Much like seeing your friend drive a Chrysler Sebring, it’s gotta get real bad before you know there’s a problem. There were some other interesting findings from the study, including that owners of these dogs underestimated veterinary costs and how much exercise the animals would need. Which I mean, come on, there are higher veterinary costs because there are more things wrong with them, and people don’t exercise them as much because they can’t breathe normally. Those would be two good reasons to go with almost any other breed, except that these owners love their dogs so much. The authors measured the bond owners had with their dogs**, and it was higher than what’s been reported for other breeds.
Bulldog owners are bulldog people, they don’t think there’s a problem with their dog because these dogs are awesome! They are literally looking past all of these serious health disorders and getting completely enamored. Have you ever known someone in a bad relationship who was full of excuses for their partner’s terrible behavior? Did they own a bulldog? The authors speculate,
This deflection phenomenon may be driven by cognitive dissonance, where owners are aware of health problems in their dog’s breed, but find accepting these problems in their own dog as psychologically uncomfortable, instead deflecting the issues to other individuals. This may have led to the skewed distribution seen here, where a large proportion of owners, whose dogs by definition must be less healthy than average for their breed, overestimate their own dog’s health.
The health of most of these dogs, just like all the children of Lake Wobegon, was above average. And I would agree that it’s uncomfortable, psychologically and otherwise, to be part of the perpetuation of an animal without an appropriate respiratory system. It feels better to believe that there’s not a problem, than to know about it and know you’re partly responsible.
Conclusion: If you love something, you have to let it go
It’s pretty clear that we can’t keep breeding bulldogs as they are and ever expect them to be healthy. And yet denial of this truth seems firmly set in the bulldog-owning population. This study highlights the kind of wall science-based medicine runs into. Most people are probably all for applying scientific knowledge to better healthcare for their animals, but when that cold clinical assessment pushes up against the soft, Malassezzia-filled facial rolls of a bouncy English bulldog, what can you expect of people? What do you mean the dog I’ve wanted my whole life is literally a genetic dead end? Which region of our brains wins the gray matter tug of war, the “cuteness” neurons or the “I’m making bad choices” ones? Being factually correct is one thing, but understanding the emotions and beliefs that contribute to misperceptions is a requirement for long-term solutions to problems like the English bulldog.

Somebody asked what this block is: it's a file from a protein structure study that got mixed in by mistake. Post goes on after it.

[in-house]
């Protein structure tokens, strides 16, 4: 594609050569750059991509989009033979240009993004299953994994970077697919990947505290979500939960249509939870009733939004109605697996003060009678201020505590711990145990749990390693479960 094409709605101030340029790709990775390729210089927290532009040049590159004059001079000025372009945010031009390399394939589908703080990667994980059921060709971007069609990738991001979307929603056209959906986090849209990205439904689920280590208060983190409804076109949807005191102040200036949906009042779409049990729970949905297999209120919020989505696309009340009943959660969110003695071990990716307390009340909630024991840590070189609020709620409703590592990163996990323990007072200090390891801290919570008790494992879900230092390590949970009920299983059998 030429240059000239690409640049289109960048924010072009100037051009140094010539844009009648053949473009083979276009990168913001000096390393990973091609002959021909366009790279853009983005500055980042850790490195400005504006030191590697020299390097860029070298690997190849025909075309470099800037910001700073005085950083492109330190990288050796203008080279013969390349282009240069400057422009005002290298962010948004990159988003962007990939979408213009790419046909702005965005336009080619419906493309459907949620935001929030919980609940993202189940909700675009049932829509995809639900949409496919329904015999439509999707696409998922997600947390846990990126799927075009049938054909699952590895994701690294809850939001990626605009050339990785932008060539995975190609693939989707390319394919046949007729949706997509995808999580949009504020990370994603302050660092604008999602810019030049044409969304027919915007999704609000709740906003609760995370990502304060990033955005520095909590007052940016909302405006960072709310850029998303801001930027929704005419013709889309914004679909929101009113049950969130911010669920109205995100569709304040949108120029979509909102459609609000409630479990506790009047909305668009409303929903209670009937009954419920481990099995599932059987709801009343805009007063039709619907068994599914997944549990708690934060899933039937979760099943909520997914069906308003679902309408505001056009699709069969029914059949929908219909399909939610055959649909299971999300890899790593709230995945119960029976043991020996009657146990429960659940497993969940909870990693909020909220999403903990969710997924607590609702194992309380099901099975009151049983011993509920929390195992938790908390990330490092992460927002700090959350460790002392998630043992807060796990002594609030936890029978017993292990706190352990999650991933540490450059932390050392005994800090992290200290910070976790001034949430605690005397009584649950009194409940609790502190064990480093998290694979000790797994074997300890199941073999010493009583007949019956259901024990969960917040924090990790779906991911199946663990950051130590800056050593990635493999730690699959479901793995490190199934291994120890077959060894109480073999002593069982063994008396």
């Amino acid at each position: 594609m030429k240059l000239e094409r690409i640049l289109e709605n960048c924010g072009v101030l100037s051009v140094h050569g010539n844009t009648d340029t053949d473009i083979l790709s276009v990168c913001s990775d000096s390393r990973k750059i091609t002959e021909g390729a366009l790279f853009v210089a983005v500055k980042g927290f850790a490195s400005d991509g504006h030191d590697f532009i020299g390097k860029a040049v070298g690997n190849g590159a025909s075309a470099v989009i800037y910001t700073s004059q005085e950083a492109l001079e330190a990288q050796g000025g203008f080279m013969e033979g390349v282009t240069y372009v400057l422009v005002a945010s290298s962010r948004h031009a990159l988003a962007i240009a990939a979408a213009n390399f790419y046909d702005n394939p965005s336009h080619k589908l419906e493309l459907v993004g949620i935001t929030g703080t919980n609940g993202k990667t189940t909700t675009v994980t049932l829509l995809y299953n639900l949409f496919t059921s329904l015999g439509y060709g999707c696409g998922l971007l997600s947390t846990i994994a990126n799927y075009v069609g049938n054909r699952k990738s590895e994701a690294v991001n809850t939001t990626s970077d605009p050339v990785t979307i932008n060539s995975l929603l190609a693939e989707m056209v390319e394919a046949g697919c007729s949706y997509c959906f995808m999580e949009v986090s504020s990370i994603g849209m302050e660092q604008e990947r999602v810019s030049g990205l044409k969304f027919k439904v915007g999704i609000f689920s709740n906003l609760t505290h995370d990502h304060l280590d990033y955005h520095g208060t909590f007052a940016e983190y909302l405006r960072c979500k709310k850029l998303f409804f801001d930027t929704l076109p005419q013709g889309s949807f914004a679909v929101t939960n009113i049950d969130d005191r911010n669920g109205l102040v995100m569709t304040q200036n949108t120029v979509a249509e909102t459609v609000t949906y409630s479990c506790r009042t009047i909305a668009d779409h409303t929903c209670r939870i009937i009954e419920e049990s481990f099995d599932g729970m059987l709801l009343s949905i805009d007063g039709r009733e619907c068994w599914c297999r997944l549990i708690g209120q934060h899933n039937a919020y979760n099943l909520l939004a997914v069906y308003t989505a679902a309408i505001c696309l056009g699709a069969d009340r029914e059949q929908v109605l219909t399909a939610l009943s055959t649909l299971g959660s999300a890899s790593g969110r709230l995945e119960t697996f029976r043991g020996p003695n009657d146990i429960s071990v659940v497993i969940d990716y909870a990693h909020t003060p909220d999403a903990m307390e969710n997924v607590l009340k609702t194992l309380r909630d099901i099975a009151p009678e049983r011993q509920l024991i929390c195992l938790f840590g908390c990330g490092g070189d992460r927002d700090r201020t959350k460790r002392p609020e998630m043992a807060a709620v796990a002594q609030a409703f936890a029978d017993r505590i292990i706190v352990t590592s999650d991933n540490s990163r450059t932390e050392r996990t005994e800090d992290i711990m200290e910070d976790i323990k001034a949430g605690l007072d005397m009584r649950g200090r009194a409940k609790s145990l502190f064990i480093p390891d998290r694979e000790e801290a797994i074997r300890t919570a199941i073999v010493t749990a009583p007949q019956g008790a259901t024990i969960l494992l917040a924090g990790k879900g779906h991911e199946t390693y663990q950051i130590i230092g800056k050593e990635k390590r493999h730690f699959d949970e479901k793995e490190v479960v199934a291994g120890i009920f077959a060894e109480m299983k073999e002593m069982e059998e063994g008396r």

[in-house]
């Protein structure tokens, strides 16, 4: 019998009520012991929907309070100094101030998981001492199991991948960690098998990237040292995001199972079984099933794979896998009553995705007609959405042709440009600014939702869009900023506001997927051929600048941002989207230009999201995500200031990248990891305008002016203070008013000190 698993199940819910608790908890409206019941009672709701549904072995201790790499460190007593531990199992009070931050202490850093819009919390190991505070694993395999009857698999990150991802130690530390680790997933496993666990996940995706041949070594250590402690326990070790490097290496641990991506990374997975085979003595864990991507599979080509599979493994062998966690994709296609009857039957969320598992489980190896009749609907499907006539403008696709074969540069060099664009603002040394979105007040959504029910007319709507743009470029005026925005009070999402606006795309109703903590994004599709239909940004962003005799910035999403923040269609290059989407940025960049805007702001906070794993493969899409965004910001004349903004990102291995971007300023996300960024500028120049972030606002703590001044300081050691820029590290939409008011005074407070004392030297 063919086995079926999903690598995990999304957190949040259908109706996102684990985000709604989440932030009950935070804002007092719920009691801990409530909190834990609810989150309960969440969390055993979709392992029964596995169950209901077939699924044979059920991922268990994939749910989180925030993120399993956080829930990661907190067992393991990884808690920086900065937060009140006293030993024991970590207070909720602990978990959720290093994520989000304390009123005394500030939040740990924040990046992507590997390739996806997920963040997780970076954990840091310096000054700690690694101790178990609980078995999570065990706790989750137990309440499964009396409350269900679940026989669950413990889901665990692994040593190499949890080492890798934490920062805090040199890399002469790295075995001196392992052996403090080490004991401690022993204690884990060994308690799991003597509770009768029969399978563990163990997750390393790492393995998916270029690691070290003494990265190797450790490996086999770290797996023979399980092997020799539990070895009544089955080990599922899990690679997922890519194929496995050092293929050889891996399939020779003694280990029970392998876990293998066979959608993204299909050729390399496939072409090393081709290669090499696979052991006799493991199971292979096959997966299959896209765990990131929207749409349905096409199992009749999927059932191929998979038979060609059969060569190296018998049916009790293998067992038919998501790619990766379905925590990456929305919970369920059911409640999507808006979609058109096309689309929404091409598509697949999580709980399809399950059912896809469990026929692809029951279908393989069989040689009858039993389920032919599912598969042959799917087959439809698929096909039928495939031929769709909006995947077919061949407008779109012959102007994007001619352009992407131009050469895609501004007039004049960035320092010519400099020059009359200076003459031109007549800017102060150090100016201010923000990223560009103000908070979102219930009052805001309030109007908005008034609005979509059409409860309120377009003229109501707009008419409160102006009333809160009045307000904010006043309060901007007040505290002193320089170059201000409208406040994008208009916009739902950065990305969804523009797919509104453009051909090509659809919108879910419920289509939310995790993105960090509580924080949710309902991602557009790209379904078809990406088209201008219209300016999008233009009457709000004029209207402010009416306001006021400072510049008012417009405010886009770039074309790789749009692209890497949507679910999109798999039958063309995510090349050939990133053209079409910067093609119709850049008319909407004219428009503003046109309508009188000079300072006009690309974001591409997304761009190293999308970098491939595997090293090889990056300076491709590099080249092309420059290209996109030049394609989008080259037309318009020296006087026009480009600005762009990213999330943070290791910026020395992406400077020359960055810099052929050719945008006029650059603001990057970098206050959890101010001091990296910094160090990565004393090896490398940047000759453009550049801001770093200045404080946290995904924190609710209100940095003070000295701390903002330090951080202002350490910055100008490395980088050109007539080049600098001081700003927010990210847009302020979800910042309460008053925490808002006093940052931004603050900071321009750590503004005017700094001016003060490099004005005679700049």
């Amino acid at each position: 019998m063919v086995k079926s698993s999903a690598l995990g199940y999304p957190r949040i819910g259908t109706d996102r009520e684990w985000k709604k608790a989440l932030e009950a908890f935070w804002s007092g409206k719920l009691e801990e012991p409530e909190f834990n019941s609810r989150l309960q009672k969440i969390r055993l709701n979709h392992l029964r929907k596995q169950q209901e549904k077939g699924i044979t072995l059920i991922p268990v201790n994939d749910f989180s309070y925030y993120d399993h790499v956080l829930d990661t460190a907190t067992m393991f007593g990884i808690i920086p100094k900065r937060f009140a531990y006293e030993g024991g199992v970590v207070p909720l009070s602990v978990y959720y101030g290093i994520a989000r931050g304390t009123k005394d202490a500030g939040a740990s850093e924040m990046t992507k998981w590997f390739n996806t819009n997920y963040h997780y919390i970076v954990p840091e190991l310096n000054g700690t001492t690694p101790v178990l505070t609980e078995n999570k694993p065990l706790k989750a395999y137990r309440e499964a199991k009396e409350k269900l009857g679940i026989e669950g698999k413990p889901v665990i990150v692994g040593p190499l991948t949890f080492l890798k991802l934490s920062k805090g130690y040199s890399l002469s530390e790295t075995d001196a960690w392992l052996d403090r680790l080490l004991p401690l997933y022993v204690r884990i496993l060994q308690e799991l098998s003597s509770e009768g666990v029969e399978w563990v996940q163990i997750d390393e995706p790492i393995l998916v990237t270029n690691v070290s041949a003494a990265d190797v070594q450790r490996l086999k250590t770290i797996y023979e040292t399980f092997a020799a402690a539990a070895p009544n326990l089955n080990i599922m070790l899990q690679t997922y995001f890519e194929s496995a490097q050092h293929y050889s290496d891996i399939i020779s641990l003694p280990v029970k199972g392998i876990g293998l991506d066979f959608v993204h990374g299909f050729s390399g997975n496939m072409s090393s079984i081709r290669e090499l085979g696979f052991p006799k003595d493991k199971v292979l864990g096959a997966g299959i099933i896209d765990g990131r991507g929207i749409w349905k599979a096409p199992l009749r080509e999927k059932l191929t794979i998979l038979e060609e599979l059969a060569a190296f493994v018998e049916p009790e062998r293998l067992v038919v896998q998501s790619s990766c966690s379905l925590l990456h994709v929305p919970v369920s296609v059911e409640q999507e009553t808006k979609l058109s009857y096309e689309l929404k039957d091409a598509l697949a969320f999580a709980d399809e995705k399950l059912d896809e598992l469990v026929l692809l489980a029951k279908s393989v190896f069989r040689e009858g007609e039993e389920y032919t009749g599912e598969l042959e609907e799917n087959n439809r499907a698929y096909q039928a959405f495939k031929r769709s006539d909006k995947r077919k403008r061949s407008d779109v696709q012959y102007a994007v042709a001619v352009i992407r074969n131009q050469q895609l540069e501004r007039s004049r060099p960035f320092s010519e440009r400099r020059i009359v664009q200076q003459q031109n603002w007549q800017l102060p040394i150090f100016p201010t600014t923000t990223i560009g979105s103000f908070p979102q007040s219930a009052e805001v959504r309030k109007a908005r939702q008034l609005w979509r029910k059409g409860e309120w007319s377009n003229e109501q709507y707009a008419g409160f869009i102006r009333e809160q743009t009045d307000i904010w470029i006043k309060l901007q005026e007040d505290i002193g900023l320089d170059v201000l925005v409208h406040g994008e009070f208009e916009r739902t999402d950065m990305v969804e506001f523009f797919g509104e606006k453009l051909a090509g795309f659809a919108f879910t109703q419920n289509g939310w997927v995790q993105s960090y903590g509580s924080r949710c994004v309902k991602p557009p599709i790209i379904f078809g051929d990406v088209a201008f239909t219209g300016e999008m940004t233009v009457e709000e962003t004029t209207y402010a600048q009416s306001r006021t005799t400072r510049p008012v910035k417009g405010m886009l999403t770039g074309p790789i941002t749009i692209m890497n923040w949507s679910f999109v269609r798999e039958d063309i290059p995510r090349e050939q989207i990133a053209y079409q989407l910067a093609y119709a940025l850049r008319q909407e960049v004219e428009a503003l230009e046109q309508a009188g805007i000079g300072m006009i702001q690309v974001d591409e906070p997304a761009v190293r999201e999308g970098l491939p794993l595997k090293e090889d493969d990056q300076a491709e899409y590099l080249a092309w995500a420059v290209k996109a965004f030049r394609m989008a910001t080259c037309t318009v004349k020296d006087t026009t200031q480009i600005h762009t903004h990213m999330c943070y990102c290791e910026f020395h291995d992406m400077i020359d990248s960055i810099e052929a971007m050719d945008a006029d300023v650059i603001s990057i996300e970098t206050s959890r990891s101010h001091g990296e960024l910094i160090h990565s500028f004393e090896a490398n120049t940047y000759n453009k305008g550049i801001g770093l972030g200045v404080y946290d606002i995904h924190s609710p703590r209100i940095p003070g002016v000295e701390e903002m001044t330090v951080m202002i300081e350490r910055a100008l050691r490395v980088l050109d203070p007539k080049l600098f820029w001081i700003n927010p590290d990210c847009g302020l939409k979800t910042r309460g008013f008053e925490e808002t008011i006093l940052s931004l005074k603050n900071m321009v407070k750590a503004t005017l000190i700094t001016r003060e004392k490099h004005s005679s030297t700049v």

There are a million problems with breeding animals for physical appearances and it’s not just bulldogs that are the problem. I’m not really judging anyone here, even if you drive a Sebring. I don’t hate bulldog owners, and the dogs genuinely are friendly and loveable. However, the continued disconnect between how people feel about their animals and health consequences of breeding needs to be explored. I have personally seen heart-breaking suffering in bulldogs related to their brachycephalic physiology. This misery is preventable, but will take more than documenting the actual medical problems in the animals themselves. Human psychology appears to be a significant barrier here, which is so often the case in science-based medicine.
*It also makes their spinal x-rays look like a jpeg compression error occurred.
**As measured by the Monash Dog-Owner Relationship Scale (MDORS).